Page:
A giant photo by Sigurdur Gudmundsson was put up on the Reykjavík Court House on Thursday as part of the Reykjavík Arts Festival 2010. This is part of an exhibition of Gudmundsson’s exhibition in Gallery I8.
Sigurður Gudmundsson Study for Horizon, 1975 on Reykjavík Court House. Photo BJ/Iceland Review
With this exhibition of works by Sigurður Gudmundsson (b. 1942), i8 presents a period in the artist’s career in which he focused solely on the medium of photography yet conceived his work in terms of sculpture and poetry. These photographs, influenced by Fluxus and conceptual art and collectively titled Situations, construct a certain poetic and philosophical vision through a series of staged situations where the artist himself is a stand-in for a persona caught in various circumstances. Each mise-en-scène frames human existence in a humorous and pointed way, confronting the balance between nature and culture.
Gudmundsson juxtaposes his meditations on existential questions, such as D’où venons-nous? Que sommes-nous? Où allons nous? (Where do we come from? Who are we? Where are we going?), with an imaginative interpretation of the environment and elements of fantasy. At the same time he positions human beings as part of nature, he offers viewers a fresh angle on the interpretation and experience of culture. The artist’s symbolism draws from subjects ranging from science to fairytales, though his main source is daily life. Unlike some of the dry conceptual art of the seventies, Guðmundsson’s work is a dynamic meeting of lyricism, humor, and melancholia.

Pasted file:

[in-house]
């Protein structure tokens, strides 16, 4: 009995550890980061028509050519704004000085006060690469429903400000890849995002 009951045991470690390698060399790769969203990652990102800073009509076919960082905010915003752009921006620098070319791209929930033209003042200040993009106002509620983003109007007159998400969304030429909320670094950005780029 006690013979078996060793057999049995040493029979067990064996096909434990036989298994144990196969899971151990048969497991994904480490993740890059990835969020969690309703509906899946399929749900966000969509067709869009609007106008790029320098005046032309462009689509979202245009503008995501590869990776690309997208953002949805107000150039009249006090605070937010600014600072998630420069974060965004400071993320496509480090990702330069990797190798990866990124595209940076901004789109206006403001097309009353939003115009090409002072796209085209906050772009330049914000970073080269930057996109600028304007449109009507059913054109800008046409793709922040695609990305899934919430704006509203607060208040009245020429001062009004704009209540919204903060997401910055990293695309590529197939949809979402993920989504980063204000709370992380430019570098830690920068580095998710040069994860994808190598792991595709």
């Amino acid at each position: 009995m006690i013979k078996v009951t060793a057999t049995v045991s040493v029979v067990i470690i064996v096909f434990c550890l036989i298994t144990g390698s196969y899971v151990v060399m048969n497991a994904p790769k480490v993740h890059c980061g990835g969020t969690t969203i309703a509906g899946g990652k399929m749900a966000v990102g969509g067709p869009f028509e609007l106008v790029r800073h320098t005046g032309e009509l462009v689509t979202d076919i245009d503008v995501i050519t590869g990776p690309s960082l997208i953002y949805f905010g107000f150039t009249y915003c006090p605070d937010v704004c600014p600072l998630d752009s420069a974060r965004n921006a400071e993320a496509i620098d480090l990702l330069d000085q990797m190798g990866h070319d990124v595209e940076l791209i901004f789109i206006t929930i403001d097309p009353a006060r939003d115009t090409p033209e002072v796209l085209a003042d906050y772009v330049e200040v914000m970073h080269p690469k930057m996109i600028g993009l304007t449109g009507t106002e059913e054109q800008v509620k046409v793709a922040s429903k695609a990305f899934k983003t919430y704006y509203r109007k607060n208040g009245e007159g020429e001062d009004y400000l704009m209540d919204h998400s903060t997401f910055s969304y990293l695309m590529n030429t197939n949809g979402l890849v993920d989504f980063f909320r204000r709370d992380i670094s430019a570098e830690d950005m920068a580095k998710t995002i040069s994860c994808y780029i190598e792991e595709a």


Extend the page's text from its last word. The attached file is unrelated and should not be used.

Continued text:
Gudmundsson’s photographic works are well known internationally and many can be found in museum collections throughout Europe, though some of the works shown here have not previously been exhibited. The exhibition also features sketches and studies from the same period.